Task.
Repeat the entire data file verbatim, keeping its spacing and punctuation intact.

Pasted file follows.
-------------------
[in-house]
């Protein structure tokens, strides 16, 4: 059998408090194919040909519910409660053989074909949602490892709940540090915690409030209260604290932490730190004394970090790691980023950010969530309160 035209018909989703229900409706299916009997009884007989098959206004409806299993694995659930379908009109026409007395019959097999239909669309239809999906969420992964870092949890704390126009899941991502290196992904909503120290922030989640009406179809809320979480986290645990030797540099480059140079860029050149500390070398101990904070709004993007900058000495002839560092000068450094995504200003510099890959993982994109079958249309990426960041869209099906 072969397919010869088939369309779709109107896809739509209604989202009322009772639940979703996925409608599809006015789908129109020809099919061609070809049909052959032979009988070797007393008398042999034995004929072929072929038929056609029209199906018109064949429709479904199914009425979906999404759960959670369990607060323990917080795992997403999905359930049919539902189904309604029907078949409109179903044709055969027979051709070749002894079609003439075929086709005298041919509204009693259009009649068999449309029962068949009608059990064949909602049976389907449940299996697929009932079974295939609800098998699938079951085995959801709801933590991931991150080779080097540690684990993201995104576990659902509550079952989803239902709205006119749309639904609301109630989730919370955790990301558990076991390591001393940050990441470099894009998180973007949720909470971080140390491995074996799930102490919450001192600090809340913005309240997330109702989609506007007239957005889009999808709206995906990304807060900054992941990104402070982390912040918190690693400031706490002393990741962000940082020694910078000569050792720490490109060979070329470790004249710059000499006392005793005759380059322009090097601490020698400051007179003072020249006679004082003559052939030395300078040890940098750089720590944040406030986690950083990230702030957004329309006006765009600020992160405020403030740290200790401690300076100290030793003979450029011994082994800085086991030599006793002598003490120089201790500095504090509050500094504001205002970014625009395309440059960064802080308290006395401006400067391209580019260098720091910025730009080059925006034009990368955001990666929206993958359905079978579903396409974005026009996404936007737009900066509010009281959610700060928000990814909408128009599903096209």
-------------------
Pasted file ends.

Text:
[in-house]
């Protein structure tokens, strides 16, 4: 059998408090194919040909519910409660053989074909949602490892709940540090915690409030209260604290932490730190004394970090790691980023950010969530309160 035209018909989703229900409706299916009997009884007989098959206004409806299993694995659930379908009109026409007395019959097999239909669309239809999906969420992964870092949890704390126009899941991502290196992904909503120290922030989640009406179809809320979480986290645990030797540099480059140079860029050149500390070398101990904070709004993007900058000495002839560092000068450094995504200003510099890959993982994109079958249309990426960041869209099906 072969397919010869088939369309779709109107896809739509209604989202009322009772639940979703996925409608599809006015789908129109020809099919061609070809049909052959032979009988070797007393008398042999034995004929072929072929038929056609029209199906018109064949429709479904199914009425979906999404759960959670369990607060323990917080795992997403999905359930049919539902189904309604029907078949409109179903044709055969027979051709070749002894079609003439075929086709005298041919509204009693259009009649068999449309029962068949009608059990064949909602049976389907449940299996697929009932079974295939609800098998699938079951085995959801709801933590991931991150080779080097540690684990993201995104576990659902509550079952989803239902709205006119749309639904609301109630989730919370955790990301558990076991390591001393940050990441470099894009998180973007949720909470971080140390491995074996799930102490919450001192600090809340913005309240997330109702989609506007007239957005889009999808709206995906990304807060900054992941990104402070982390912040918190690693400031706490002393990741962000940082020694910078000569050792720490490109060979070329470790004249710059000499006392005793005759380059322009090097601490020698400051007179003072020249006679004082003559052939030395300078040890940098750089720590944040406030986690950083990230702030957004329309006006765009600020992160405020403030740290200790401690300076100290030793003979450029011994082994800085086991030599006793002598003490120089201790500095504090509050500094504001205002970014625009395309440059960064802080308290006395401006400067391209580019260098720091910025730009080059925006034009990368955001990666929206993958359905079978579903396409974005026009996404936007737009900066509010009281959610700060928000990814909408128009599903096209």